Pelosi: ‘It Doesn’t Matter’ What Religion Amy Coney Barrett Believes In

September 27, 2020 Updated: September 27, 2020

House Speaker Nancy Pelosi (D-Calif.) said on Sunday that she expects people to focus on how faithful Amy Coney Barrett would be to the U.S. Constitution, rather than the Supreme Court nominee’s personal religious beliefs.

“It doesn’t matter what her faith is, what religion she believes in. What matters is does she believe in the Constitution of the United States,” said Pelosi during an interview on CNN’s “State of Union,” when asked about Democrats’ criticism that Barrett’s Catholic faith might influence her court decisions.

“I think it’s appropriate for people to ask her about how faithful she would be to the Constitution of the United States, whatever her faith,” Pelosi told host Jake Tapper. “Does she believe in the precedent on the Supreme Court that has upheld the Affordable Care Act?”

A former law professor at Notre Dame University and current judge on the Chicago-based 7th U.S. Circuit Court of Appeals, Barrett was nominated by President Donald Trump to fill the Supreme Court seat left vacant by Ruth Bader Ginsburg. Barrett identifies as a “faithful Catholic” and had said that although she takes her religious beliefs seriously, they do not “bear in discharge” of her duty as a judge.

amy coney barrett
Judge Amy Coney Barrett listens during her nomination to the Supreme Court, in Washington on Sept. 26, 2020. (Olivier Douliery/AFP via Getty Images)

During her conformation hearing in 2017 before the Senate Judiciary Committee considering her nomination to the 7th Circuit, Barrett came under a barrage of questions from Democratic senators about the role of her Catholic faith in judging. Barrett responded that she sees “no conflict between having a sincerely held faith and duties as a judge.”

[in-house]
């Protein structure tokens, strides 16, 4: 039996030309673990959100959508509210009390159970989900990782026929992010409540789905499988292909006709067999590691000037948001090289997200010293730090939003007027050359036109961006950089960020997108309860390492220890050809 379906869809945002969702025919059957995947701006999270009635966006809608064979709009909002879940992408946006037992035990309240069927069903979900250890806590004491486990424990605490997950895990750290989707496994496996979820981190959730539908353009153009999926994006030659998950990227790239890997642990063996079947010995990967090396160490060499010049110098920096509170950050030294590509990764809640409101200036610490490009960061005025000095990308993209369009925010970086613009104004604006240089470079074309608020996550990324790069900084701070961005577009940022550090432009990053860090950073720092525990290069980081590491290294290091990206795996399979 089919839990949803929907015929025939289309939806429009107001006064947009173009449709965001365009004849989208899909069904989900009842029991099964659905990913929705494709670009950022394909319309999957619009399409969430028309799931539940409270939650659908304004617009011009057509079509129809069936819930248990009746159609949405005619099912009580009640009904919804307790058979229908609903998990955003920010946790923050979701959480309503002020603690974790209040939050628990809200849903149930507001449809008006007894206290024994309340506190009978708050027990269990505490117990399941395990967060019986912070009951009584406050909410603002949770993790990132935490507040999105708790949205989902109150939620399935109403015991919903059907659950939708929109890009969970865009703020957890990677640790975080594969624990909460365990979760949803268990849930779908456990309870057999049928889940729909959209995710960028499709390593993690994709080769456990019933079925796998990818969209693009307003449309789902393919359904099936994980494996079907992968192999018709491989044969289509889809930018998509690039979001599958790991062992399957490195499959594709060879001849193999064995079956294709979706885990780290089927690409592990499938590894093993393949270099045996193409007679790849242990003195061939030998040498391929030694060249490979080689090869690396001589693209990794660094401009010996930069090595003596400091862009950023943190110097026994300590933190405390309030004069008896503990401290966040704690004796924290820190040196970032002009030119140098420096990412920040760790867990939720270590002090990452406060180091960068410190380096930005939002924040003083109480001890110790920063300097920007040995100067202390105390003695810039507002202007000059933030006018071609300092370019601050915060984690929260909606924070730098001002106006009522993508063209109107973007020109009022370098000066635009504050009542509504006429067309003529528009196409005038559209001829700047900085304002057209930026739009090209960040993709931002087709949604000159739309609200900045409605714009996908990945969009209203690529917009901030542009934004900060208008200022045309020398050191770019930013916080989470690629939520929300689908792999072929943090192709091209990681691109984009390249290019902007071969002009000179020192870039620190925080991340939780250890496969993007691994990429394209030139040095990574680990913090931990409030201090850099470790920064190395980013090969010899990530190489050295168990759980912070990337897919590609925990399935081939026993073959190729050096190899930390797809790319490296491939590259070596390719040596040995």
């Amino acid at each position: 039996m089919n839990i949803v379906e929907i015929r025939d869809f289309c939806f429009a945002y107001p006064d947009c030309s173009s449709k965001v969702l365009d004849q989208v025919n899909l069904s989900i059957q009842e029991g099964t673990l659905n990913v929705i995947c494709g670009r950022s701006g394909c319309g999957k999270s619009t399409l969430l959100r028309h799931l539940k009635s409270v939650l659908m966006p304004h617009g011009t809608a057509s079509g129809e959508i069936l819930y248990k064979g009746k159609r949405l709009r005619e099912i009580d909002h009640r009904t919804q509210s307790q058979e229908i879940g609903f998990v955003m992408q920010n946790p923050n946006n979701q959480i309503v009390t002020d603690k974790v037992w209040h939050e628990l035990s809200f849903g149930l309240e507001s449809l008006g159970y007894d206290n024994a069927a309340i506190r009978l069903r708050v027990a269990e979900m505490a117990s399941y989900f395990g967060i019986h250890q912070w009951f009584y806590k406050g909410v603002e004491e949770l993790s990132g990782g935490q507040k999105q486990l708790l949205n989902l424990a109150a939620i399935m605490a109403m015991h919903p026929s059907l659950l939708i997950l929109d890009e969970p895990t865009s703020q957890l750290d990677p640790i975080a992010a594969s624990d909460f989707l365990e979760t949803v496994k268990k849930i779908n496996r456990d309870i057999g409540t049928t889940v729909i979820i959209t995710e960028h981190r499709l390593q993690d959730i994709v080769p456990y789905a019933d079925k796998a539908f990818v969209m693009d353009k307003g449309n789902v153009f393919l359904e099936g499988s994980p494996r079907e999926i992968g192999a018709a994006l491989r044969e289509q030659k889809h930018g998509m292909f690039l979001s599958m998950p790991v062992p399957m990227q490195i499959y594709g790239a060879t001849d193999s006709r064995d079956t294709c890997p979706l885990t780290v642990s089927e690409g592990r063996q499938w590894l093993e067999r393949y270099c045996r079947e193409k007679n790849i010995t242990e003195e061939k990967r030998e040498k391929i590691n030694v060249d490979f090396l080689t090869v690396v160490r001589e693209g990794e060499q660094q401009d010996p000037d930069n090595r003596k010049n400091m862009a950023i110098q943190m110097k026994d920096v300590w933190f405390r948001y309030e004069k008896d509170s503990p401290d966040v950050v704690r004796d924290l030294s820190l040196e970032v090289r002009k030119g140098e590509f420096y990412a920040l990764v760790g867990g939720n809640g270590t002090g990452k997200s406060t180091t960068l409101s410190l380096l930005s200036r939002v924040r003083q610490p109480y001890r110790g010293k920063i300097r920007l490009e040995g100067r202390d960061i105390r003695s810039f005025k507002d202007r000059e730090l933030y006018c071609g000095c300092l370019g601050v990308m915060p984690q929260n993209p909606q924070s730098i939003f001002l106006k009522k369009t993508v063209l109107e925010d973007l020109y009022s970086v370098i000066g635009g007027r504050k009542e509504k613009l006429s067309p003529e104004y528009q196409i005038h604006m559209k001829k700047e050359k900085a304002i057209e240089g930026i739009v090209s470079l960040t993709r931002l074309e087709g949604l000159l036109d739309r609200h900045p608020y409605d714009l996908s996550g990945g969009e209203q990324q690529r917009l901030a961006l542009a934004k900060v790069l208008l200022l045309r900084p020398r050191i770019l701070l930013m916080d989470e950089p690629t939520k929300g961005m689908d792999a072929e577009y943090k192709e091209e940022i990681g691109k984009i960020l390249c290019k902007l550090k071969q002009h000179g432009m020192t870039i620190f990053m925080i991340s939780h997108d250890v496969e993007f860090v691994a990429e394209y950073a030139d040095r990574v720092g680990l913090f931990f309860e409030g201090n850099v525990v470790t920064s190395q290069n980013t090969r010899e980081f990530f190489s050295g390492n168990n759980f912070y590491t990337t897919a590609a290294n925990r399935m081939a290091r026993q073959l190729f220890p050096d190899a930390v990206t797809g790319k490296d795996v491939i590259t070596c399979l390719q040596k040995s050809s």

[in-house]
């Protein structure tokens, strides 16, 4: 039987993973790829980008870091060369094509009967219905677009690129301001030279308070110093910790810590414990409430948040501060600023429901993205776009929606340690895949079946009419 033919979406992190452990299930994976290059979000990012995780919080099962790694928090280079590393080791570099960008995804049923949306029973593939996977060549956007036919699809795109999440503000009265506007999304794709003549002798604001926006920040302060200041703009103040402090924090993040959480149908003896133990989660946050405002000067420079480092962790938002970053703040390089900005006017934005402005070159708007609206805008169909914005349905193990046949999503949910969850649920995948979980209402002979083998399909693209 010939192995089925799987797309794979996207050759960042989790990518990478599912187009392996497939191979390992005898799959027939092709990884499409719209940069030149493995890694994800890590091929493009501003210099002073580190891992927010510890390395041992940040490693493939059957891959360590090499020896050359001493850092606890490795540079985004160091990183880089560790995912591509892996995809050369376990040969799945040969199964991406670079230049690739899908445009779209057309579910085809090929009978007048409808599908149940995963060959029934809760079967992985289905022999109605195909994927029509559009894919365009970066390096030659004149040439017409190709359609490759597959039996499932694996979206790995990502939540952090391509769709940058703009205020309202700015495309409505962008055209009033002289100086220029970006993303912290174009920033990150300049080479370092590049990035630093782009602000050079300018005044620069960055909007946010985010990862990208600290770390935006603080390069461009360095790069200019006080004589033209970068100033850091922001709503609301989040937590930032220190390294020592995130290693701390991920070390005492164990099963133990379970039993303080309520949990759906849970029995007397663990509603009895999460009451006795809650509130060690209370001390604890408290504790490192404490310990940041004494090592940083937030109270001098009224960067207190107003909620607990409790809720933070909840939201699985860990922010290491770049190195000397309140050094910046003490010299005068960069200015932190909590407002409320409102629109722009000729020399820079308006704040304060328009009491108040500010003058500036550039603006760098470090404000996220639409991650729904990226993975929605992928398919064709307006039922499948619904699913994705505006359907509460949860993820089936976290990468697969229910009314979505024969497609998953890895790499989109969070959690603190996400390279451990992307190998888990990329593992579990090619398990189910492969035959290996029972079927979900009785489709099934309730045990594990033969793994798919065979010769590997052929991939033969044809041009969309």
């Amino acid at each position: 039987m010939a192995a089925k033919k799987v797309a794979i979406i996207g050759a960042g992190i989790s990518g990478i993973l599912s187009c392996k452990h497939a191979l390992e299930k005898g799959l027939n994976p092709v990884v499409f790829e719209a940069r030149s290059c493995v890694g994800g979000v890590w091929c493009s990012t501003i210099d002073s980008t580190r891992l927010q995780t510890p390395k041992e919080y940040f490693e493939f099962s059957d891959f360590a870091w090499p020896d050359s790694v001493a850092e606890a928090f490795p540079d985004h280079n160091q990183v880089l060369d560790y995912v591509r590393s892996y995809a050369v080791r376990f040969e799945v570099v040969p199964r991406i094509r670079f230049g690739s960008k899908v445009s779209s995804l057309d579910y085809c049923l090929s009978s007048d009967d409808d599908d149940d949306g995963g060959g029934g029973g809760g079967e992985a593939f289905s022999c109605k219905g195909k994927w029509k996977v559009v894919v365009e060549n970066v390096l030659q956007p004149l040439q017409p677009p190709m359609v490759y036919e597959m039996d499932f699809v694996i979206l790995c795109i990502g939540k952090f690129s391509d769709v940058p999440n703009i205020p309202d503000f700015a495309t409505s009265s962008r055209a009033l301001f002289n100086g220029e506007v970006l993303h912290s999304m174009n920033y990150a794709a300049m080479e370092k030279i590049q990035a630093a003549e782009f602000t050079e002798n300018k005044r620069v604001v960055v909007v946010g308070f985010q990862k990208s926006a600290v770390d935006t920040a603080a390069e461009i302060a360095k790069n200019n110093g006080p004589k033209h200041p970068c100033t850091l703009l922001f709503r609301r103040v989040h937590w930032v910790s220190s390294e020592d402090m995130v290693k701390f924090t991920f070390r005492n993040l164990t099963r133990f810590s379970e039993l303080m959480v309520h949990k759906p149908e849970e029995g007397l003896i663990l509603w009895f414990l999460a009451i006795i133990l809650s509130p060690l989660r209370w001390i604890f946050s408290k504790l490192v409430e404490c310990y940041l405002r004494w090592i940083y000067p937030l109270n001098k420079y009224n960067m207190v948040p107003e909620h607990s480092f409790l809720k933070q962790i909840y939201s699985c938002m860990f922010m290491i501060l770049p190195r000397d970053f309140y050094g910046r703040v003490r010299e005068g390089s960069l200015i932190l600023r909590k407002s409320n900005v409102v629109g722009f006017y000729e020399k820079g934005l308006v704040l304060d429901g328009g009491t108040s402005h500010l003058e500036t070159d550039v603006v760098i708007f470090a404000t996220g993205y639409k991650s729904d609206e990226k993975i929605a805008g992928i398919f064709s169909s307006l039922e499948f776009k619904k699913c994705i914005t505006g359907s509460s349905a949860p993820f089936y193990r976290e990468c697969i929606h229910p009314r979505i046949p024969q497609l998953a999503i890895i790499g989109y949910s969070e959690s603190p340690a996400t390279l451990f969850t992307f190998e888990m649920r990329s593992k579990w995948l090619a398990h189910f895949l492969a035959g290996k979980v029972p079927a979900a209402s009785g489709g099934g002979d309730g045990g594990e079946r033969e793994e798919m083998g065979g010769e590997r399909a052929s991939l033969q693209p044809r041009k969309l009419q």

“We have many judges, both state and federal, across the country who have sincerely held religious views and still impartially and honestly discharge their obligations as a judge,” Barrett said at the time. “And were I confirmed as a judge, I would decide cases according to rule of law, beginning to end, and in the rare circumstance that might ever arise—I can’t imagine one sitting here now—where I felt that I had some conscientious objection to the law, I would recuse.”

Similar questions centered around Barrett’s religion were brought up by Democrats once again when Trump eyed the judge as his pick to replace Ginsburg on the high court.

“They keep telling us that none of the things they wrote or said yesterday should infringe on their decision, but how can we be assured that they can be objective?” said Sen. Mazie Hirono (D-Hawaii) during an interview with CNN. “Why should we say you get a lifetime appointment so that you can reflect your ideological agenda in your decision making?”

Popularly referred to as “No Religious Test Clause,” a clause within Article VI of the U.S. Constitution states that “no religious Test shall ever be required as a Qualification to any Office or public Trust under the United States,” advancing religious freedom and protecting less politically powerful faiths against discrimination.